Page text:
• Low blood pressure
  • Reduced UOP: <0.5ml/kg/hr
  • Increased serum [lactate]
  • Low venous saturation …….<70%
signs of acute haemorrhagic shock

% Blood loss

Clinical Signs

< 15

Slightly increased heart rate, local swelling, bleeding


Increased heart rate, increased diastolic blood pressure, prolonged capillary refill


Above findings plus: hypotension, confusion, acidosis, decreased urine output

> 50

Refractory hypotension, refractory acidosis, death

Signs of acute haemorrhagic shock
haemorrhage and blood pressure
Haemorrhage and blood pressure

Blood pressure = CO * Vascular resistance


CO, MAP and SvO2

Hypovolaemic shock in an animal model of shock

typical changes in blood gases

Metabolic acidosis

Typical changes in blood gases
  • pH: 7.19
  • PCO2: 3.1KPa
  • PO2: 28KPa
  • HCO3-: 12.3mmol.l-1
  • BE: -14.3mmol.l-1
  • Lactate: 5.6mmol.l-1

Arterial oxygen saturation: 99-100%

Venous oxygen saturation: 55%

sympathetic response to trauma shock

Post ganglionic sympathetic fibres: Norepinephrine (A diffuse response)

Adrenals: Predominantly adrenaline

Reuptake : MAO

Local metabolism : Catechol-O-methyl-transferase



Systemic splillover

Sympathetic response to trauma & shock

A nonspecific & generalized response to a variety of stressful stimuli

effects of sympathetic activation
Effects of sympathetic activation
  • Tachycardia: baroreceptors & parasympathetics
  • Vasoconstriction: arteries and veins: 1 and 2
  • MAP
  • CO: Increased inotropy (1)
  • Vasodilatation in muscle and liver vascular beds (2) at low concentrations & vasoconstriction at high concentrations (1)
  • Overall increased CO and redistribution of flow: cardiac, cerebral, hepatic and muscle vascular beds.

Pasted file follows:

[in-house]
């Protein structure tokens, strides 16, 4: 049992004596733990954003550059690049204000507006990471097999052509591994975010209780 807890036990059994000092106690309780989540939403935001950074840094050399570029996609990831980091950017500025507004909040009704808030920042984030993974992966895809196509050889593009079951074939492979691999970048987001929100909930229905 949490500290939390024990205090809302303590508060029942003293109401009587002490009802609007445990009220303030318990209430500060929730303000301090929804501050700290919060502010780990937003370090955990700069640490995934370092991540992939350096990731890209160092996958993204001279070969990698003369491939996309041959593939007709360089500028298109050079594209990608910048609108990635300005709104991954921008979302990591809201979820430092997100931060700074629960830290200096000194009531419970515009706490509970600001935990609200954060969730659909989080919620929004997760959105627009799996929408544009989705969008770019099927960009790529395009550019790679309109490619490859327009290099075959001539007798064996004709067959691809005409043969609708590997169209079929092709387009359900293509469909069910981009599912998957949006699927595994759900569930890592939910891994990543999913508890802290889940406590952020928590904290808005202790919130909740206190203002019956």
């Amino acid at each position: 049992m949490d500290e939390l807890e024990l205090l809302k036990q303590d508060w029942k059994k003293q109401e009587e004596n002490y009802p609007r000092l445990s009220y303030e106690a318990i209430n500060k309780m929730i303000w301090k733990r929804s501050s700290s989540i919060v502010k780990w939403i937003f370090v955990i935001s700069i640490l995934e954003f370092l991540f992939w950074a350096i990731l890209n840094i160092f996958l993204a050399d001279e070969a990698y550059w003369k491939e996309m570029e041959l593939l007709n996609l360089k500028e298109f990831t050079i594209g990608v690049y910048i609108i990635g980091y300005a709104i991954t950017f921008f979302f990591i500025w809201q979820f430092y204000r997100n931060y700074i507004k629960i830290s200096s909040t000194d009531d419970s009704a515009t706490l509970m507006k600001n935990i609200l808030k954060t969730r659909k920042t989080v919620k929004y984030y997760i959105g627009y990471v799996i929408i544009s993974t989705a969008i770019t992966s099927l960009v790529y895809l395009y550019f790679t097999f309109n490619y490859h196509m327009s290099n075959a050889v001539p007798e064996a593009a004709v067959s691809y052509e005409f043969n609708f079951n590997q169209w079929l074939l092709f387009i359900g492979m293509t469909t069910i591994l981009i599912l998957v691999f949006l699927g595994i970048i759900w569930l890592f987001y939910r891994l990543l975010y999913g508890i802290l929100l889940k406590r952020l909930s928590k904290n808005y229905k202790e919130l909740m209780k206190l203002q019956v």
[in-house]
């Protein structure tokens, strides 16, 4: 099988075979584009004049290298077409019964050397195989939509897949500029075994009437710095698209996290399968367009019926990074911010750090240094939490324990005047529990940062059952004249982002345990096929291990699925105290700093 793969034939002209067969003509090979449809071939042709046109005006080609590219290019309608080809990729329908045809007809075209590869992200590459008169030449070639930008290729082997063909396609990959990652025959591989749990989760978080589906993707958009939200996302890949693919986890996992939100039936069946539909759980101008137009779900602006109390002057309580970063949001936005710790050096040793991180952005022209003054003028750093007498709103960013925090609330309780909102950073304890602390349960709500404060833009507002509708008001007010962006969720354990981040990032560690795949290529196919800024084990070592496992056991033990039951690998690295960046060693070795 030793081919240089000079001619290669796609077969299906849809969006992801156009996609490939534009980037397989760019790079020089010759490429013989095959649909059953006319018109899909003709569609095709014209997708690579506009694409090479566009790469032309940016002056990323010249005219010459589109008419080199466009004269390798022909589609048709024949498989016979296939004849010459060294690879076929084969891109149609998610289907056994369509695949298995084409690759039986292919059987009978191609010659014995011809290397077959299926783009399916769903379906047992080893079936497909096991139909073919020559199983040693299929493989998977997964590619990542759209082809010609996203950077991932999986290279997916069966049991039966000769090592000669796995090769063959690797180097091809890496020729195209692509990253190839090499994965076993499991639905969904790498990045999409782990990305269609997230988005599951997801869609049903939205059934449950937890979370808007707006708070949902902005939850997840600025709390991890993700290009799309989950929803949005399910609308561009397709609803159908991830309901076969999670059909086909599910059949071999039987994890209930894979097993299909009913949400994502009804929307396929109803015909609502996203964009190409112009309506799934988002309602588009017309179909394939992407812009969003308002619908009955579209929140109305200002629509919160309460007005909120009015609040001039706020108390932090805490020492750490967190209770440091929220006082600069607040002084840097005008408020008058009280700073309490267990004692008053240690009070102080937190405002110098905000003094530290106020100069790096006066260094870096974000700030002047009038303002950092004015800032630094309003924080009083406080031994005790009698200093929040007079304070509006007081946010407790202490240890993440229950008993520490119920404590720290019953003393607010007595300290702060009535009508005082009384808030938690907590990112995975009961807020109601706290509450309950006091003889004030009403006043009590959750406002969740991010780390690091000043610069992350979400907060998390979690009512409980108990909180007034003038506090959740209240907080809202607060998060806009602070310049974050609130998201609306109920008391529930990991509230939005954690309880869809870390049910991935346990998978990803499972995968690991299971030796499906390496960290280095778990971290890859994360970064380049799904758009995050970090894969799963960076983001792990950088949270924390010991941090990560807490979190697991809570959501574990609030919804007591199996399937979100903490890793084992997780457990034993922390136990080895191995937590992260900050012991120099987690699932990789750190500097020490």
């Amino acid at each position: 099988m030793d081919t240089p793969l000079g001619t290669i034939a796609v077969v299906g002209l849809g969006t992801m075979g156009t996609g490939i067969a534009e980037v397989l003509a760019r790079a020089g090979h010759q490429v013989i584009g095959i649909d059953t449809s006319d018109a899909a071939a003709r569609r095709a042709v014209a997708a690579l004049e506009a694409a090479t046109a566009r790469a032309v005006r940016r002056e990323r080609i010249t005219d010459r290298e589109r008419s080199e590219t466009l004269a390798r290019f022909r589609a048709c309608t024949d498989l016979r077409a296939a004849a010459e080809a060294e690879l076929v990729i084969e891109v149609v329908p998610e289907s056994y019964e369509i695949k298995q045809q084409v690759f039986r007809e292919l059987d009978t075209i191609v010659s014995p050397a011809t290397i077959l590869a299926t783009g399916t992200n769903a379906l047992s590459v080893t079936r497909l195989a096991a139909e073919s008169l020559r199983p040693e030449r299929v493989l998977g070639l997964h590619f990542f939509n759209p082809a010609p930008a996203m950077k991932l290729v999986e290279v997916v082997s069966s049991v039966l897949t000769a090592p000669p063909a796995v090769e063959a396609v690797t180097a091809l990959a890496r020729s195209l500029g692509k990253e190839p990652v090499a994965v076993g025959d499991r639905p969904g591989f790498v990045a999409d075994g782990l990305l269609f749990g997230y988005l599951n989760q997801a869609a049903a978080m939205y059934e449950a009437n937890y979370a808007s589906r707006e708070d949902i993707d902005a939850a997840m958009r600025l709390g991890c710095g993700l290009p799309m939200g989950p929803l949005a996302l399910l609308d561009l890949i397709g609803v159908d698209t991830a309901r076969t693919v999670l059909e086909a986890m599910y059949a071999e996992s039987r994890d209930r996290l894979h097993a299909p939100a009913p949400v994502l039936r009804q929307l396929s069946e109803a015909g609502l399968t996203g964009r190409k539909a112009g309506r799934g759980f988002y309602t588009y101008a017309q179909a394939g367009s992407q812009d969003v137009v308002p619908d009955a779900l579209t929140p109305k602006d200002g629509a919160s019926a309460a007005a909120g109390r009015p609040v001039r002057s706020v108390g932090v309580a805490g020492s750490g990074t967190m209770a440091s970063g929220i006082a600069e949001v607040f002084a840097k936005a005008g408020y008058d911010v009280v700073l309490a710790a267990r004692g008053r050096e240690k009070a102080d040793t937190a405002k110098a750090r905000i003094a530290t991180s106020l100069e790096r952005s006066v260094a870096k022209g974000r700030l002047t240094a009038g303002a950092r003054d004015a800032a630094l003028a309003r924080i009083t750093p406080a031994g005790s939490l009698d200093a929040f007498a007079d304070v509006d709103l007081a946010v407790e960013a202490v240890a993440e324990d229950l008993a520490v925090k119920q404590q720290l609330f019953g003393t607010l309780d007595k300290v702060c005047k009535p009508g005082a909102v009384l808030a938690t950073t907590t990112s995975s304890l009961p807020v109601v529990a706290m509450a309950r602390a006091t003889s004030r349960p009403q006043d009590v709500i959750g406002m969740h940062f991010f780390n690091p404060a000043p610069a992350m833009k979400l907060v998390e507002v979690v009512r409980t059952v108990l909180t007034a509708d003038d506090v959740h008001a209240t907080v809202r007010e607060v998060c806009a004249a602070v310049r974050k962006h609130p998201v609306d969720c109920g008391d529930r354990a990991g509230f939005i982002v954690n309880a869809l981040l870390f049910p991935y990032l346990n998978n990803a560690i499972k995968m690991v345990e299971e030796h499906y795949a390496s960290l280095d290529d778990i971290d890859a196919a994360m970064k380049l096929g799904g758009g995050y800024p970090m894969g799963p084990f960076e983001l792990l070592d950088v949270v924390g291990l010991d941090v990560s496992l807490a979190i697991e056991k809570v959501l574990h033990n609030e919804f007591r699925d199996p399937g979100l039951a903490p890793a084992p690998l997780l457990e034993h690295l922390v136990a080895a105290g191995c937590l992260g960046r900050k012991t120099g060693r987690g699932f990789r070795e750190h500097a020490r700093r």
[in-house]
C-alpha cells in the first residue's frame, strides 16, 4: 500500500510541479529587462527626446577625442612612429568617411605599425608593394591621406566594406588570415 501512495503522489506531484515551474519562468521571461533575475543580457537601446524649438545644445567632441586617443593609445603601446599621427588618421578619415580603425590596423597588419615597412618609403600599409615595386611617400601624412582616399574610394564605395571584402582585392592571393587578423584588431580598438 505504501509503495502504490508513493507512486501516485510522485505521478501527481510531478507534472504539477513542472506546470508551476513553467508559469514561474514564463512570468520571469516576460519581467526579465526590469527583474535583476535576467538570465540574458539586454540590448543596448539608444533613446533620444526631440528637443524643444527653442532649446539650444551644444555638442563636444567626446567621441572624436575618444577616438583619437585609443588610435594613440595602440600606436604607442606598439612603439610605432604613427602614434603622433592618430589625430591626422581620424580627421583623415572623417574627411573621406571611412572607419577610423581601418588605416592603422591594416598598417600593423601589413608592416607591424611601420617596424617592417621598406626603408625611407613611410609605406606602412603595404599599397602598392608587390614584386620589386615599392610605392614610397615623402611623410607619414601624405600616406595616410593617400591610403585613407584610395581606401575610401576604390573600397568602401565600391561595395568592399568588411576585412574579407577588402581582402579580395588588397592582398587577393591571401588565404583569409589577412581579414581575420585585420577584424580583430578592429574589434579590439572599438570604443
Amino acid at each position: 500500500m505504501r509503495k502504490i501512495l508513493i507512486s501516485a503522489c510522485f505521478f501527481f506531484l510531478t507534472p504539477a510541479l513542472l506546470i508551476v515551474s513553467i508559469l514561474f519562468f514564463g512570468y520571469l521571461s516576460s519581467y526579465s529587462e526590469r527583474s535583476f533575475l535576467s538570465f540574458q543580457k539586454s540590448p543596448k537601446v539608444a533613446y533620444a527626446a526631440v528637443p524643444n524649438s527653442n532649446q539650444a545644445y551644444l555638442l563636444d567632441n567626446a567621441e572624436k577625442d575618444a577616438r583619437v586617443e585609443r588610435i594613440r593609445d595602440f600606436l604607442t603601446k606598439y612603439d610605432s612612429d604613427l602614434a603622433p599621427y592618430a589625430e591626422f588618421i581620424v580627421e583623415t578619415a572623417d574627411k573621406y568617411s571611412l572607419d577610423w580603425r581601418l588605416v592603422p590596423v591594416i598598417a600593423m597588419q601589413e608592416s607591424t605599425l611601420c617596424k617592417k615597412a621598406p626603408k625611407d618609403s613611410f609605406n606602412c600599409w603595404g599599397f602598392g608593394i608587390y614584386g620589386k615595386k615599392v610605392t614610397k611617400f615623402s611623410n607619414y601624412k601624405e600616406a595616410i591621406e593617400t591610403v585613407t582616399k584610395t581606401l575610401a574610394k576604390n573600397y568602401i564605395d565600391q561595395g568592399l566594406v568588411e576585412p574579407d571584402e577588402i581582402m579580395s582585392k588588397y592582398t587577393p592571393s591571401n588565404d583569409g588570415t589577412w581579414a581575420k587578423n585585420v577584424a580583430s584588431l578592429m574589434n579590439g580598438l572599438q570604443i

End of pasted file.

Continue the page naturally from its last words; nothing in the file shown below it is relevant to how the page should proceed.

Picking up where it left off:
hyperglycaemia in injury an essential survival mechanism


Increase in plasma osmolality by 20-30mOsmol

Mobilisation of extracellular fluid : upto 500ml

Jarhult J. Acta Physiol Scand 1973;89:213-226

Hyperglycaemia in injury: an essential survival mechanism?

Sympathetic activation


Corticosteroids, glucagon responses

Increased glycogenolysis & gluconeogenesis


CO, MAP and SvO2

Ischaemia-Reperfusion injuries in shock

even when cardiac output had been restored the blood pressure remained low why
Even when cardiac output had been restored the blood pressure remained low: why?


Vasoplegia is a feature of ischaemia-reperfusion

treatment objectives
Treatment objectives
  • Early recognition
  • Accurate diagnosis
  • Optimise tissue oxygen delivery early
  • Invasive haemodynamic monitoring
  • Urinary catheter
  • Blood gas estimation: to guide metabolic status
  • Appropriate environment
  • Specific treatment will depend on the underlying cause
      • ABC approach
      • Volume replacement: Hypovolaemic or septic
      • Inotropes: Cardiogenic
      • Vasopressors: Septic
      • Adrenaline: Anaphylactic
avoid over reliance on invasive haemodynamic monitoring




Seek help

Avoid over reliance on invasive haemodynamic monitoring

Pulse rate

Capillary fill time

Core-toe temperature

Blood pressure

Level of consciousness

Blood-gas estimation

summary be very familiar with



Summary: be very familiar with……
  • Immediate management of all forms of shock
    • Hypovolaemic
    • Septic
    • Anaphylactic
    • Cardiogenic: with and without pulmonary oedema
  • Definition of shock
  • Early and late effects
  • Causes
  • Oxygen supply-demand balance
  • Early recognition of shock: Early warning scores
  • Assess, intervene, reassess and seek help